A Theory of Motivation for Some Classroom Experiences

A Theory of Motivation for Some Classroom Experiences -...

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Journal of Educational Psychology 1979, Vol. 71, No. 1,3-25 A Theory of Motivation for Some Classroom Experiences Bernard Weiner University of California, Los Angeles A theory of motivation based upon attributions of causality for success and failure is offered. The heart of the theory consists of an identification of the dimensions of causality and the relation of these underlying properties of causes to psychological consequences. Three central causal dimensions have been discerned: stability, locus, and control; these dimensions, respectively, are linked with expectancy change, esteem-related emotions, and interperso- nal judgments. Within achievement-related contexts, this theory is pertinent to a diverse array of phenomena and topics, including self-esteem mainte- nance, achievement-change programs, reinforcement schedules, hopelessness, sources of emotion, helping, evaluation, and liking. The range of the theory is further demonstrated by applications to hyperactivity, mastery, parole deci- sions, loneliness and affiliation, and depression. It appears that a general theory of motivation is under development that has important implications for the understanding of classroom thought and behavior. The attributional approach to classroom motivation and experience has proven ex- ceedingly rich. In this article I examine the particular attributional path I have followed and document its richness by outlining a few of the empirical and theoretical relations that appear to be conclusive. The extensity of the theoretical network suggests that a general theory of motivation is under de- velopment; I also address the issue of theo- retical breadth here. Some of the thoughts expressed in this article have been voiced in previous reviews (Weiner, 1972,1974,1976). With each op- portunity to take stock of where we are, some ideas become more firmly fixed, others are discarded and new presumptions take their place, some earlier evidence grows in stature, and other prior data require reinterpreta- tion. There certainly is some advantage to the dictum of publish and perish, which al- lows one to convey his or her ideas in a single, self-contained, and final package. Like most others, however, I communicate my thoughts as they evolve, and prior ques- tionable truths give way to new, equally un- This article was written while the author was sup- ported by Grant MH 25687-04 from the National In- stitute of Mental Health. Requests for reprints should be sent to Bernard Weiner, Department of Psychology, University of Cal- ifornia, Los Angeles, California 90024. certain laws, while other notions remain unchanged. The Search for Causes A central assumption of attribution theory, which sets it apart from pleasure- pain theories of motivation, is that the search for understanding is the (or a) basic "spring of action."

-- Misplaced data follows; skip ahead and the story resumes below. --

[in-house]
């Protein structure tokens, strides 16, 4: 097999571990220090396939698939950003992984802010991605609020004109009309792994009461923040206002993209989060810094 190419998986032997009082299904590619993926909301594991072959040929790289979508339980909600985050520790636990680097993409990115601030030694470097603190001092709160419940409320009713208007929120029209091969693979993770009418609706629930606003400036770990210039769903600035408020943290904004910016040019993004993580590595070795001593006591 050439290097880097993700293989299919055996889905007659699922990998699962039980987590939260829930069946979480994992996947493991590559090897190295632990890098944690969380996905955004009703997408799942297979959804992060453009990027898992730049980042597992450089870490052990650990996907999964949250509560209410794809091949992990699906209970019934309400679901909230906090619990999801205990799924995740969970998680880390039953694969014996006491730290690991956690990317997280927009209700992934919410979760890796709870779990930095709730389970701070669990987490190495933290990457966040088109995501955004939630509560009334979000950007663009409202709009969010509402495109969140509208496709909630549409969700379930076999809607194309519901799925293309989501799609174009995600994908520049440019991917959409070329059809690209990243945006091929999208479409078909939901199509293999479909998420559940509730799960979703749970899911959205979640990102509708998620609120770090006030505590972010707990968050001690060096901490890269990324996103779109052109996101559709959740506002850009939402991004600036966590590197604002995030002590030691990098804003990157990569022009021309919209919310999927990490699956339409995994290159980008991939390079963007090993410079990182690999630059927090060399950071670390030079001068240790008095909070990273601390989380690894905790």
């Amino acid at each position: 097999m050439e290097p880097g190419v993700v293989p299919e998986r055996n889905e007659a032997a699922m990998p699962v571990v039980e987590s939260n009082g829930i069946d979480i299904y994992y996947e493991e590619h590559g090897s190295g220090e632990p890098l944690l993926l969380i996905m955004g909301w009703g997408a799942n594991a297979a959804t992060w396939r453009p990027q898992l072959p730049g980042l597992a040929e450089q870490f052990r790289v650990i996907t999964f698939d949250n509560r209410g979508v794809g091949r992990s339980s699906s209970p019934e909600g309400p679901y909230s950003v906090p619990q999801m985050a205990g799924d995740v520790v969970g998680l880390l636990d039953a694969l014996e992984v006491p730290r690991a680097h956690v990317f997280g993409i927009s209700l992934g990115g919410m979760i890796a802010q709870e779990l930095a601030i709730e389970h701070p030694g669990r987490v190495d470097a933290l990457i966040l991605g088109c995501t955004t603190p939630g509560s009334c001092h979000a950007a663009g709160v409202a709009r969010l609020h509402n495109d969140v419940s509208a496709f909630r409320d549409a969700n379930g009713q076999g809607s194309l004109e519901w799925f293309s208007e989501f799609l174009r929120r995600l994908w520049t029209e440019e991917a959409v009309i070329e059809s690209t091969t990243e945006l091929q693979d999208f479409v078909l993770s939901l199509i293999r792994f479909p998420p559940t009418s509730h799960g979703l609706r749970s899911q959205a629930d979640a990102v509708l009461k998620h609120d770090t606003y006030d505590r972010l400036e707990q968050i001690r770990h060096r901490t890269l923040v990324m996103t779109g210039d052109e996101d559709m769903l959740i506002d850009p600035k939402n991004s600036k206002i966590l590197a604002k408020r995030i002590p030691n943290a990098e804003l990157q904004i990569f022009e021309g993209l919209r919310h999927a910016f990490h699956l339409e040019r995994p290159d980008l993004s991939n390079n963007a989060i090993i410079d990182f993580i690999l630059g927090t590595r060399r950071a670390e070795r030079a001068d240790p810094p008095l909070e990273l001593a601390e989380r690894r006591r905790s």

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This note was uploaded on 03/10/2010 for the course EDUC 221 taught by Professor Lewis during the Spring '10 term at Dickinson.

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A Theory of Motivation for Some Classroom Experiences -...

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